Rajapakse (child)
Growing Up in the City
by ShiraniRajapakse

Climbing the mango tree in my
grandmother’s garden, going up as far

as the fork in the branches,
straddling a low branch I sit with my legs

hanging down from either side
like washing on the line

and gaze at the black cat staring
up at me. Sucking on the mango fallen

on the ground I’d picked up
before I climbed and put inside

my pocket for safety, I slurp through the
sweetness, both hands turned orange-yellow

from squashed fruit pulp. Juice dripping down
bare brown arms spill onto my dress

creating patterns within those already
existing. I lift my arms up one by one and lick

away the dripping juices. Only in childhood
can you get away with things like this when adults

aren’t around to scold away bad manners.
A line of ants scurry along the branch

overhead to someplace else. I stare at them
moving as one, a long live chain, black,

like my aunt’s hair she braids so carefully
before leaving for work every morning. I’d watch

her dress and wonder how it must feel to
be all grown up, with hair as long as

my arms, falling down below my waist, or dress
in saree, volumes of silk wrapped around my

body. Sometimes I pick up her saree
from the clothes rack where she leaves it

to air after returning home.
I’d try to drape it but never quite get

to finish as it’s too long and although I get it
round my waist, pleats and all, I find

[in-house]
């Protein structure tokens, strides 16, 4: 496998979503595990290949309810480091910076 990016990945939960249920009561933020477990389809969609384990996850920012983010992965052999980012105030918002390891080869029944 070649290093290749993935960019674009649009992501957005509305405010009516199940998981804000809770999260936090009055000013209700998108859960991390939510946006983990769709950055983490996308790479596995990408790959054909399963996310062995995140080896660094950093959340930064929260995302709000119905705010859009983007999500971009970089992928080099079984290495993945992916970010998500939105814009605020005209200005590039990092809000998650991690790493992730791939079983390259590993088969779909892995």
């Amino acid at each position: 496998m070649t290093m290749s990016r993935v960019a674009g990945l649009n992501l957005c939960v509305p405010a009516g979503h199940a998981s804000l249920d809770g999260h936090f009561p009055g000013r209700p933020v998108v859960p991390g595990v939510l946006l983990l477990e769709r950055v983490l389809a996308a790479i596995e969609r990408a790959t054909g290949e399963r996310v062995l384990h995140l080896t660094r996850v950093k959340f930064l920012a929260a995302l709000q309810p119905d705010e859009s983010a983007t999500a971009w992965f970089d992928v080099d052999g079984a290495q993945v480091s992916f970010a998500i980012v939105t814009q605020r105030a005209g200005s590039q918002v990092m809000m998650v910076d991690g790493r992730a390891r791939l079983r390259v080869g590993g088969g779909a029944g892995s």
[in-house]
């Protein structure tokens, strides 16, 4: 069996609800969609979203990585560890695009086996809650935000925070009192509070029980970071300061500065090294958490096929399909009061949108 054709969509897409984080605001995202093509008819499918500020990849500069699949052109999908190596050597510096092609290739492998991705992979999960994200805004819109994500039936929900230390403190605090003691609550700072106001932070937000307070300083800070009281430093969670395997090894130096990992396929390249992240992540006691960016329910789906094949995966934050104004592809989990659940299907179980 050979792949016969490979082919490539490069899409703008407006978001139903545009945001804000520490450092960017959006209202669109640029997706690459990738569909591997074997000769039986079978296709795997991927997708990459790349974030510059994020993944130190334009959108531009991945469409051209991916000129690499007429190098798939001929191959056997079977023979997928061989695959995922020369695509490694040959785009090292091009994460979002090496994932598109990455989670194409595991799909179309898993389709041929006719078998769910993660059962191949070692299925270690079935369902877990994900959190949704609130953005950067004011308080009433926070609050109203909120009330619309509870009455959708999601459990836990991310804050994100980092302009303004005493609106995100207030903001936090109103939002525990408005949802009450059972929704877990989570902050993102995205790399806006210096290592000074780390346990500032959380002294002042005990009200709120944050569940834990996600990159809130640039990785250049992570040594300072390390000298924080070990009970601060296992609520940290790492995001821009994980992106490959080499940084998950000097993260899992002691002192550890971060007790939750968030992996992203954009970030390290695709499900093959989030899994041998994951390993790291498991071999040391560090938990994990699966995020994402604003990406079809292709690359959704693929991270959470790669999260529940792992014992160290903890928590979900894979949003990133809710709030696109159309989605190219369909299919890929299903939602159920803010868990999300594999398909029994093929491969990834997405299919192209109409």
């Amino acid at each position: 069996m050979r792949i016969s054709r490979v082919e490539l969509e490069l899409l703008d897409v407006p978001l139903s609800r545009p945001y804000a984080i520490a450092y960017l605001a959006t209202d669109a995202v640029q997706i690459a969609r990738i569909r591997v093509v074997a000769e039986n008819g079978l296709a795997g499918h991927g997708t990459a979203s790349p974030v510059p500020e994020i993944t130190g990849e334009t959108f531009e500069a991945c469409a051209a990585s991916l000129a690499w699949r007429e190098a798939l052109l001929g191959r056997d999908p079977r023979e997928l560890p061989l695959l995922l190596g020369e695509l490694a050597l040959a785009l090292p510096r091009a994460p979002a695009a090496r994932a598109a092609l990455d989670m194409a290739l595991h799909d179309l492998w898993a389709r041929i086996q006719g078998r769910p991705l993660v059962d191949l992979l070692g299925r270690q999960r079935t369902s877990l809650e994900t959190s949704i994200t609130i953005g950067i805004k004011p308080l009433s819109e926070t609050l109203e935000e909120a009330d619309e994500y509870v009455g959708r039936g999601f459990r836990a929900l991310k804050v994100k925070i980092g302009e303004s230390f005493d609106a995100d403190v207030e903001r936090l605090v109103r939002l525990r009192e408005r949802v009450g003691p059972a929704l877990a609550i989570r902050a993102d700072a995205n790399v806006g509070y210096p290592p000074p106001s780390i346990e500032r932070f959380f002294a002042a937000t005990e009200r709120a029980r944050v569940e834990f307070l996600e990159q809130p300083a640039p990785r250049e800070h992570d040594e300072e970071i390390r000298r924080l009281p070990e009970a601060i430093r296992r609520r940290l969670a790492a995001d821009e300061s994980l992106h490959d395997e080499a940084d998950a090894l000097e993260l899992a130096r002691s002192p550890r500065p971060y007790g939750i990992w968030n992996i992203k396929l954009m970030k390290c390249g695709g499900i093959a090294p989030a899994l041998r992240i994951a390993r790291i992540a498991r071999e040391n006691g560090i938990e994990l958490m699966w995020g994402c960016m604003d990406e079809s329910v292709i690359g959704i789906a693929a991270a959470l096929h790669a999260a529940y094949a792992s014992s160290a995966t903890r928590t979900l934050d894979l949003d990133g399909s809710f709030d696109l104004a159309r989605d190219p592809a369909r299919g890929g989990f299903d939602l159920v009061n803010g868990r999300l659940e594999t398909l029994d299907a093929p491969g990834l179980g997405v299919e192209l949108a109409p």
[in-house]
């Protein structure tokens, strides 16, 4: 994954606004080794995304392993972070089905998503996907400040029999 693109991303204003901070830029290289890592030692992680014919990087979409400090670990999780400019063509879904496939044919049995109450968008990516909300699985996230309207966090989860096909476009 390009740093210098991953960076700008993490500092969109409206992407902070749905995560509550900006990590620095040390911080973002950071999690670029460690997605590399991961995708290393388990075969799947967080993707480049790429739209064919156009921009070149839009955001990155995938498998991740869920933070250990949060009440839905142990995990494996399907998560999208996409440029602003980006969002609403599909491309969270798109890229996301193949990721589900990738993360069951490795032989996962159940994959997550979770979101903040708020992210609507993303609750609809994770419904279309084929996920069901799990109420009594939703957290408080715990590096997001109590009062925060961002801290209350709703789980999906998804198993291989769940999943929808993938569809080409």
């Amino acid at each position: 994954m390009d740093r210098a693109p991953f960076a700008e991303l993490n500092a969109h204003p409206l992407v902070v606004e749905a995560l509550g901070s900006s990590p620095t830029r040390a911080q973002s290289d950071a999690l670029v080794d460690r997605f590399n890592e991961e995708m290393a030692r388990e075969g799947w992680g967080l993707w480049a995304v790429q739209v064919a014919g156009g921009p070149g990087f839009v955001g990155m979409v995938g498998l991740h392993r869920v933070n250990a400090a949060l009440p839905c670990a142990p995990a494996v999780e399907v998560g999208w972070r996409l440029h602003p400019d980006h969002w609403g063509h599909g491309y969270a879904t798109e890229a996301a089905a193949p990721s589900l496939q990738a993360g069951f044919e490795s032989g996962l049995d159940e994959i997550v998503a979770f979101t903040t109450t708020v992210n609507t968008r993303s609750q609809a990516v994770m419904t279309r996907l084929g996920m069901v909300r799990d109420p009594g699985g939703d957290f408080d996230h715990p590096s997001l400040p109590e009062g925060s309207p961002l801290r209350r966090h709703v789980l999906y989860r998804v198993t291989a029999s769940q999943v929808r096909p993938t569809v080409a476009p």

I cannot move; trapped in a cocoon
of silk that ties me down at my feet. I smile

at the recollection and swing my legs
up and down. The

mango is eaten to the last, there’s
nothing left on the seed, no longer the taste

of mango but something else, hard
and sour. I throw it down, my eyes

following as it disappears behind
a cluster of thick ferns at the side of the

compound wall. The cat stretches its
limbs and meows from below,

keeping an eye on me as if she’s been told
to babysit today. Climbing down’s

tricky, I guess there’s
a reason cats prefer to climb up and not

down. My palms bruised and my
knees feel sore. The taste of mango long gone

I lean back against the trunk contemplating
the best way to get down.

NOTE FROM THE AUTHOR: Glancing through my old photo album I began remembering my childhood and life as it was then. My clearest memories are of playing in my grandmother’s garden under the shade of the big mango tree. That tree is no longer there. Everything has changed. The city has grown and is no longer recognizable. I wrote this poem from the perspective of a grownup looking back at the carefree happy times, not expecting or anticipating the changes or hardships that we would face in the future.

PHOTOGRAPH: The author celebrating her fourth birthday at her grandmother’s house, where her family lived when she was small. The tree trunk at the side is part of the mango tree mentioned in the poem.


ABOUT THE AUTHOR: ShiraniRajapakse is a Sri Lankan poet and author. She won the Cha “Betrayal” Poetry Contest 2013 and was a finalist in the Anna Davidson Rosenberg Poetry Awards 2013. Her collection of short stories, Breaking News (VijithaYapa 2011), was shortlisted for the Gratiaen Award. Shirani’s work appears or is forthcoming in Moving Worlds, Citiesplus, Deep Water Literary Journal, Mascara Literary Review, Kitaab, Cyclamens & Swords, Channels, Linnet’s Wings, Spark, Berfrois, Counterpunch, Earthen Lamp Journal, Asian Cha, Dove Tales, Buddhist Poetry Review, About Place Journal, Skylight 47, The Smoking Poet, New Verse News,The Occupy Poetry Project and anthologies, Flash Fiction International (Norton 2015), Ballads (Dagda 2014), Short & Sweet (Perera Hussein 2014), Poems for Freedom (River Books 2013), Voices Israel Poetry Anthology 2012, Song of Sahel, Occupy Wall Street Poetry Anthology, World Healing World Peace 2012 & 2014, and Every Child Is Entitled to Innocence.She blogs rather infrequently at http://shiranirajapakse.wordpress.com.